Our further analyses of T-UCR expression patterns uncovered an interconnected network consisting of four major clusters, functionally associated with cancer-related cellular processes such as proliferation, apoptosis and differentiation. Moreover, expression of cluster 4 correlated to patient outcome, thus further indicating T-UCRs as a factor in neuroblastoma biology. Interestingly, cluster 4 was associated with development and immune response, which is in agreement with our previously reported observation that neuroblastoma tumours, as compared with normal precursor neuroblasts, are characterized by an overrepresentation of genes involved in immune response (De Preter et al., 2006). In addition, we have shown that the inferred T-UCR functions are not confined to neuroblastoma cells but are also valid for immortalized human fibroblasts. This suggests that T-UCRs are of general relevance in cell biology and opens perspectives to use these annotations as a functional resource in future T-UCR studies.
In conclusion, our results show that T-UCRs are widely expressed in neuroblastoma tumours and correlate to clinicogenetic parameters. Functional T-UCR annotations, inferred through a functional genomics approach and validated using cellular models, reveal associations with several cancer-related cellular processes such as apoptosis and differentiation. Additional studies are needed to further elucidate T-UCR function and to unravel the transcriptional programmes mediating their expression. T-UCRs make up an interesting class of non-coding RNAs and could prove attractive targets for treatment or diagnosis.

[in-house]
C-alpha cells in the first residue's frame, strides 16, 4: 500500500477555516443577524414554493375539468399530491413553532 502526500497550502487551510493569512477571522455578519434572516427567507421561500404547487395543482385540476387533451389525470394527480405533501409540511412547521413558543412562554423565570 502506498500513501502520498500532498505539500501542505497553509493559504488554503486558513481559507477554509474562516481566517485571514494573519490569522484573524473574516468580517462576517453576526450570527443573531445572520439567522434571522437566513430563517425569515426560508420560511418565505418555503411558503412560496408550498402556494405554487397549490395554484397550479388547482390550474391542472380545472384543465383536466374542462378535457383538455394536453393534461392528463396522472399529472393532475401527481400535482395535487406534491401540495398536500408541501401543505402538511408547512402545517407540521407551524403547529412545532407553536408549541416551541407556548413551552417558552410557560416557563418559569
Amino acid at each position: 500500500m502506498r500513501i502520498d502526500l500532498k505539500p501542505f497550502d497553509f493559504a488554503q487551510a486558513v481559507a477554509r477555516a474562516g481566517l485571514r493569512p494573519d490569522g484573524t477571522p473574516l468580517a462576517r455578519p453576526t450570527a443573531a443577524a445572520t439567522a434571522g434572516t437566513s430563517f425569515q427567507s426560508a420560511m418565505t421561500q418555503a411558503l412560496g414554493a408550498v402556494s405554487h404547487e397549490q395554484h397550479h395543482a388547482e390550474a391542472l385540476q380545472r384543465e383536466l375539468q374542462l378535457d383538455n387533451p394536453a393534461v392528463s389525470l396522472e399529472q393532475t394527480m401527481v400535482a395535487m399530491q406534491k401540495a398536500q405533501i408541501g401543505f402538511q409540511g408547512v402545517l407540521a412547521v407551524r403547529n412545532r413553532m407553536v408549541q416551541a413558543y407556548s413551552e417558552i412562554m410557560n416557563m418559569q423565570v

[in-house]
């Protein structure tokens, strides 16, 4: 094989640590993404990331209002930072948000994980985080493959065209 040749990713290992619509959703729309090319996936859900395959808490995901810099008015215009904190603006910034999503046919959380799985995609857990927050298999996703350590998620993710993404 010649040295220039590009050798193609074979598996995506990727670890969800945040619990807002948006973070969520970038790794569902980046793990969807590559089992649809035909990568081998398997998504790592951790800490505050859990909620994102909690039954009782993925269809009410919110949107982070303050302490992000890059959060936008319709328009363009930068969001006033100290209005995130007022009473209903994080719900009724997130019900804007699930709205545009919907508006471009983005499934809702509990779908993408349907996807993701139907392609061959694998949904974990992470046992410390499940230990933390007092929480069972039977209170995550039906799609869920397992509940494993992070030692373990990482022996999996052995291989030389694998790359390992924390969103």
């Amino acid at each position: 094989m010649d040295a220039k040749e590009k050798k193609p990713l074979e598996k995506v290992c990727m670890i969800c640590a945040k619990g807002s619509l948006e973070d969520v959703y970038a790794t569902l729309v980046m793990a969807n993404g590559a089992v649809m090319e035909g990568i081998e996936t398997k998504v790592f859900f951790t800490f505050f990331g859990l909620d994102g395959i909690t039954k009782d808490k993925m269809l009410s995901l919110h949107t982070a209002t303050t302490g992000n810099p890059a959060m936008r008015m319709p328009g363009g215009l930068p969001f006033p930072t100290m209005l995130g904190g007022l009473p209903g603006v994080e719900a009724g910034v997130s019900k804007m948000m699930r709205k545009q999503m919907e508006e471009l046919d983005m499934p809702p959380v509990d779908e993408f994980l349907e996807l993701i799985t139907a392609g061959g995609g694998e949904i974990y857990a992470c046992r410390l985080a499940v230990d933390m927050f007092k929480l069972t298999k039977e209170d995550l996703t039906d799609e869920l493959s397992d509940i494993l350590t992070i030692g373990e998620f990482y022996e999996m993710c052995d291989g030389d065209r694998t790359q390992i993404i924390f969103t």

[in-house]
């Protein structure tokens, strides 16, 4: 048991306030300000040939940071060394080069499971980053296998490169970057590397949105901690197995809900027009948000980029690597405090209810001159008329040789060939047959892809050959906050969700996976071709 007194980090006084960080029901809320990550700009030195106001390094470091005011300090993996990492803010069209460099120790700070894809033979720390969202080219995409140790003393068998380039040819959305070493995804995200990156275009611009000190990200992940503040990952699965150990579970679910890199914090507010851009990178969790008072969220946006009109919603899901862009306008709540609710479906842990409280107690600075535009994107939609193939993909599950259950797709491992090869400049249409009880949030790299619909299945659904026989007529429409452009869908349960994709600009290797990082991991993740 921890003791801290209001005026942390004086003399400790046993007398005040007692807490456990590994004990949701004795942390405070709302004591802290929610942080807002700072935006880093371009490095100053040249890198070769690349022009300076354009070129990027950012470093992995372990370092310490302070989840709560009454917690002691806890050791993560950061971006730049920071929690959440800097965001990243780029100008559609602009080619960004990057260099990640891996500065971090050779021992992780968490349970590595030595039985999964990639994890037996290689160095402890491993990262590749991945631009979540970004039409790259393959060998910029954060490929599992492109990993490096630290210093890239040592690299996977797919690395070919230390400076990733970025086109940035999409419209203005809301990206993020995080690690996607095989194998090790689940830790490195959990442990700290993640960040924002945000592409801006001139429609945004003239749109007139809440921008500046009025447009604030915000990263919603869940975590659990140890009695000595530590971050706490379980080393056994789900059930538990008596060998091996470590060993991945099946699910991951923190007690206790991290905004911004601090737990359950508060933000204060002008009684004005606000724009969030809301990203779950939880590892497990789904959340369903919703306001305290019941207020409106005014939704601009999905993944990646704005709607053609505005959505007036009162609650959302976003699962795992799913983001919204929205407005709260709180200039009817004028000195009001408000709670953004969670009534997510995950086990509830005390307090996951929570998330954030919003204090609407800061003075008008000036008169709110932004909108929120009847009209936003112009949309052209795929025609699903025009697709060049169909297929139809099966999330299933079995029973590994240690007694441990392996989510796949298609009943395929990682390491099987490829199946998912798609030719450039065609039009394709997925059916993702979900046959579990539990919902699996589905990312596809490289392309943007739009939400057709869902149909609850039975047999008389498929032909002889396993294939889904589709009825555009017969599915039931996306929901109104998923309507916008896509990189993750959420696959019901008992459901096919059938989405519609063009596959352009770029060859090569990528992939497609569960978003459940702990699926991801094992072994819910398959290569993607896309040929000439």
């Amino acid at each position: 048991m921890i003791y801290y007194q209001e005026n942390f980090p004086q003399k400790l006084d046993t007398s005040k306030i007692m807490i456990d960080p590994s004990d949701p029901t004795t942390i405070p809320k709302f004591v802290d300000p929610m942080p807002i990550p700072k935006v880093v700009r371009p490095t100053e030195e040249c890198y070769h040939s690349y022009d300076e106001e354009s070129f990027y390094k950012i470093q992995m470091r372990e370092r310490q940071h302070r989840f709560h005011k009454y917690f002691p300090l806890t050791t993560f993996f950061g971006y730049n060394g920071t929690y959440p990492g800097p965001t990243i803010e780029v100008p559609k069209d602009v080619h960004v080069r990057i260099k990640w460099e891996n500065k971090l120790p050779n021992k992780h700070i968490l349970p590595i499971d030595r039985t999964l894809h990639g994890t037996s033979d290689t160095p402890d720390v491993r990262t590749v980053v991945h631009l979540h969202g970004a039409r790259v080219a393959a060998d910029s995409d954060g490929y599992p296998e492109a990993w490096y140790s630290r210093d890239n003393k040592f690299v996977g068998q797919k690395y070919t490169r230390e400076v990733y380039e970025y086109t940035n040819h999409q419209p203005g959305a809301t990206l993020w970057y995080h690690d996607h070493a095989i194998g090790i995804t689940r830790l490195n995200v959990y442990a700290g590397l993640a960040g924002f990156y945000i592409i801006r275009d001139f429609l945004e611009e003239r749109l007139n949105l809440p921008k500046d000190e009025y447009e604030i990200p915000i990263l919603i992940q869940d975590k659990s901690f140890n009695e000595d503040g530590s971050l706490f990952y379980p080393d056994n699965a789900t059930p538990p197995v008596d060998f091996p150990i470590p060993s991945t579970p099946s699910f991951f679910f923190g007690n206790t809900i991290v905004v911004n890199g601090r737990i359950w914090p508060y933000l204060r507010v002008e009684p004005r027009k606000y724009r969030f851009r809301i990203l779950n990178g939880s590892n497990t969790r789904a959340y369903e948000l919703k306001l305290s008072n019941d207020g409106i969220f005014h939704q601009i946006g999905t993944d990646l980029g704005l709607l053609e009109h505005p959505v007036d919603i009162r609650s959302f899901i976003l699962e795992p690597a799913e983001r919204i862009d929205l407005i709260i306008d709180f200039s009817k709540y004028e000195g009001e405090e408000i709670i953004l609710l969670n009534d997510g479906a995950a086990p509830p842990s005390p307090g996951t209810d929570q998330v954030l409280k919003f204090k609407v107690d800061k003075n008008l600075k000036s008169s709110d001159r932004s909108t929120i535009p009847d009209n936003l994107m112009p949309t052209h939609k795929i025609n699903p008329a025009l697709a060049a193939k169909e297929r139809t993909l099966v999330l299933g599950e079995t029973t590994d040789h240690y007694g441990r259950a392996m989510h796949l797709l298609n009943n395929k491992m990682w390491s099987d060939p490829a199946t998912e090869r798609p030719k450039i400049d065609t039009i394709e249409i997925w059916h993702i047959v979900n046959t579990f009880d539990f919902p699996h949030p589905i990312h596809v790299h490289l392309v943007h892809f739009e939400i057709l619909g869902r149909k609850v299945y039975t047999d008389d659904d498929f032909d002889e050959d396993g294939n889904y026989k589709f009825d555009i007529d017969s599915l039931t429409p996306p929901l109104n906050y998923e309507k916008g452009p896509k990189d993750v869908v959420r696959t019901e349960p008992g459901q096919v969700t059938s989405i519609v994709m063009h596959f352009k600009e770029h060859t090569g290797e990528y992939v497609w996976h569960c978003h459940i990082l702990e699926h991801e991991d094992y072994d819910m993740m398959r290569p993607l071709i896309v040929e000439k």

Materials and methods
A total of 49 neuroblastoma tumours were collected at the Ghent University Hospital (Ghent, Belgium) and at the Medical School of Valencia (Valencia, Spain) before treatment (Supplementary Table 3). An additional cohort of 366 neuroblastoma tumours, originally described by Vermeulen et al. (2009), were also included. All samples were obtained at diagnosis. Informed consent was obtained from the patient's relatives. Patients were staged according to the International Neuroblastoma Staging System (Brodeur et al., 1993).